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Abuse of Right as Grounds for Refusal to Satisfy Claims

April 25, 2017

The conflict of rights and interests in the legal practice occurs daily and everywhere. In the ordinary conflict situation, the right holder either really tries to defend his legitimate interests, which have been damaged, or because of a lack of legal literacy he tries to exercise his civil rights in a wrong way. However, there are other situations.

The person often realizes fully what rights he has, where the right's boundaries are clear, where they are blurred, and he understands perfectly how to make money from this. That is, if the legal field is used not to protect one’s own interests, but to infringe upon the legitimate interests of other people and the unjust enrichment is the goal of it, then it is appropriate to talk about the abuse of right, which is prohibited by Article 10 of the Civil Code of the Russian Federation.

What does it mean with respect to the Intellectual Property? It is not a secret that today the cost of a trademark or trademarks can be up to half, and sometimes even more than half the price of any company. Therefore, it is not surprising that trademarks are regularly attacked by a number of persons.

Who are these people? Firstly, they are small legal entities and individuals, who can be conditionally combined under the name “patent trolls.” Their main goal is to earn money by pinching off a part of the profit from an economically successful brand or company. Typically, “trolls” buy up or register a significant number of patents and trademarks, which they sell later to interested companies gaining good profits or use them to claim compensation in court from the companies for the use of the designations, which are confusingly similar. That is, this category of entrepreneurs uses the trademarks belonging to them not to protect the goods or services manufactured by them, but to obtain money from other legal entities.

It should be noted that “patent trolls” as a rule act deviously and expectantly: they set an interesting goal for themselves and then give the victim enough time to invest a lot of money in the project so that it would be economically unreasonable to stop the project. In such a situation, bona fide entrepreneurs having received a claim for compensation prefer to pay off, than to recall the goods that have already been manufactured and shipped and spend time and money to change the trademark.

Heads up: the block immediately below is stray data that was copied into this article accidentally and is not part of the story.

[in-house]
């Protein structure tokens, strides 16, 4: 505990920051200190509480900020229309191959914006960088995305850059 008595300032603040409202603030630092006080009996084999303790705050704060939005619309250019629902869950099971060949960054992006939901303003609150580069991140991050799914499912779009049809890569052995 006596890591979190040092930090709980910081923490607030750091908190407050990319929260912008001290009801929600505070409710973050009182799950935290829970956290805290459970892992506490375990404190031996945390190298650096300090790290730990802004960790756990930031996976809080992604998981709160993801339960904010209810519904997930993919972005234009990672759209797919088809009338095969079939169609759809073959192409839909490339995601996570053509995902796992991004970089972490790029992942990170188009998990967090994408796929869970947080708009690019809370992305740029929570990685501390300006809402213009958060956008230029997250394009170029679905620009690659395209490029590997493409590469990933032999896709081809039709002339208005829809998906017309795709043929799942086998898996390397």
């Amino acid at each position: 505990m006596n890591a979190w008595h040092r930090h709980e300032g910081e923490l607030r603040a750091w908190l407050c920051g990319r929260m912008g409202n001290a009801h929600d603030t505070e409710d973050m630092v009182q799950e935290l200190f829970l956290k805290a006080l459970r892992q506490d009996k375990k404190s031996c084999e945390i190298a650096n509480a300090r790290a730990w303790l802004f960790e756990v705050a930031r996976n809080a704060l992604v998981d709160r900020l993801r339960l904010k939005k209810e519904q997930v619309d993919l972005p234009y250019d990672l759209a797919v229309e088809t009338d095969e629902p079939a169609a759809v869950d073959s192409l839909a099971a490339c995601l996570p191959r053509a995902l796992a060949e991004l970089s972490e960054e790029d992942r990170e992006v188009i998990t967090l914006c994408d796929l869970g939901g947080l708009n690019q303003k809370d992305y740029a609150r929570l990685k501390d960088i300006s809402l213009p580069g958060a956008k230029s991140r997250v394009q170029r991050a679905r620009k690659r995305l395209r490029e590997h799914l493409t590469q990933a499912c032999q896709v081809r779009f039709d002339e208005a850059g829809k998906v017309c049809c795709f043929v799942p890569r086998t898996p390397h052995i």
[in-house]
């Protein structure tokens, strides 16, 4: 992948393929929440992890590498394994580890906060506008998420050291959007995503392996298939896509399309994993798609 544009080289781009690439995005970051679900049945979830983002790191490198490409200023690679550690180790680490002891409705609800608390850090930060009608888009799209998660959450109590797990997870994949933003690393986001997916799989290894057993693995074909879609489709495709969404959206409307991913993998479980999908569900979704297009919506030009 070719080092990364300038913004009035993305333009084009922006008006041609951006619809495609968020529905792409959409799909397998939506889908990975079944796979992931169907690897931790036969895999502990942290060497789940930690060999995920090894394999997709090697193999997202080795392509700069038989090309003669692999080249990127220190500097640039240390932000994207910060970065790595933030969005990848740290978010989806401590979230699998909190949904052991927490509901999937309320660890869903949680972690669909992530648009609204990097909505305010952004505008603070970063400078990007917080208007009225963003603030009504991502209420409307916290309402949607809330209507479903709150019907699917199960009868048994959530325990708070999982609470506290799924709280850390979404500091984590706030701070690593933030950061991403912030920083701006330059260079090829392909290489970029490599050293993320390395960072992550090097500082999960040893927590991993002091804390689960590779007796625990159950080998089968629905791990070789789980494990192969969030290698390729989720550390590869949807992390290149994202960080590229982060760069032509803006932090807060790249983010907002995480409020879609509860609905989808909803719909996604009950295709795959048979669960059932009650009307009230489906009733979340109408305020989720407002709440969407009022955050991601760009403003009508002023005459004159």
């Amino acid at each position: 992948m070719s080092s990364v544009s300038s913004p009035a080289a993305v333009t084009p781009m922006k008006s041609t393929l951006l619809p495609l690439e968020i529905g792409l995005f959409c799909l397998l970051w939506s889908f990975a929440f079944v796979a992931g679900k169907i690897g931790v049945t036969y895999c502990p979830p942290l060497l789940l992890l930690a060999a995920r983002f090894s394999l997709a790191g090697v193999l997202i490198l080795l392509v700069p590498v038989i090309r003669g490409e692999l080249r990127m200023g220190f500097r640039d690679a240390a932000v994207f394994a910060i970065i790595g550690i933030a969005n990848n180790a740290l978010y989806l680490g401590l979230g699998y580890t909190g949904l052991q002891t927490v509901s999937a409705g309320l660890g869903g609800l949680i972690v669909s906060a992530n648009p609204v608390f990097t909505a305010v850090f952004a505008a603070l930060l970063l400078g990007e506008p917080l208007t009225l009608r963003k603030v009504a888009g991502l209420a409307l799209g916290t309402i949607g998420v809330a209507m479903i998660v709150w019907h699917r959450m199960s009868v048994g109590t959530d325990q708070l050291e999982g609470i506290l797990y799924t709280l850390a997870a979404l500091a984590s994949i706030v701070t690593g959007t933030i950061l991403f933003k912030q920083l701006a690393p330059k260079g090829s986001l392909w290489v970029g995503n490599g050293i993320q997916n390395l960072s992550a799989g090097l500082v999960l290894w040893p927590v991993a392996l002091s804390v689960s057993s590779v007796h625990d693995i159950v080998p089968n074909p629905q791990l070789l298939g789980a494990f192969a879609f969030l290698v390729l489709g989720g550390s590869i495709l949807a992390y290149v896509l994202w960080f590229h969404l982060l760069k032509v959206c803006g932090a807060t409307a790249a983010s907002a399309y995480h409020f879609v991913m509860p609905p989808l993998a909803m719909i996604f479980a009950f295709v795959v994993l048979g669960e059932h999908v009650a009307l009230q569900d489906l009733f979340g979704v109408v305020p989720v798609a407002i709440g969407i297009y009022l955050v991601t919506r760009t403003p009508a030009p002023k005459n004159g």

Relatively small companies tend to become the troll's victims. The prolonged court proceedings are too costly for them. However, there are exceptions to this rule.

Secondly, the threat to a trademark can come from competitors. Any weakening of the opposite party's position serves their interests, and its complete withdrawal from the market is an ideal variant. The entire arsenal of means stipulated by the legislation is used to achieve these goals: filing statements for the police, filing applications to the Federal Antimonopoly Service, to the court. Trying to give their claims greater importance and legitimacy, in the vast majority of cases they register or purchase the trademark or designation that are similar or identical to the trademark or designation of the competitor. This circumstance subsequently becomes a subject of proceedings and the grounds for attacking the competitor’s active trademarks.

The third category of persons who are always a source of troubles is the former business partners, the own employees, dismissed with scandal and who have held resentment, former wives and husbands. It is quite logical that after breaking business or family relations, these people are likely to be engaged in the same things as they have been doing during the last few years, they will continue to work in the same direction as before. This circumstance, in turn, can lead to the beginning of fierce and uncompromising wars for the trademarks. Here it is necessary to take into account the fact that in addition to striving to get benefits, these people will also be moved by anger, resentment and a desire for revenge.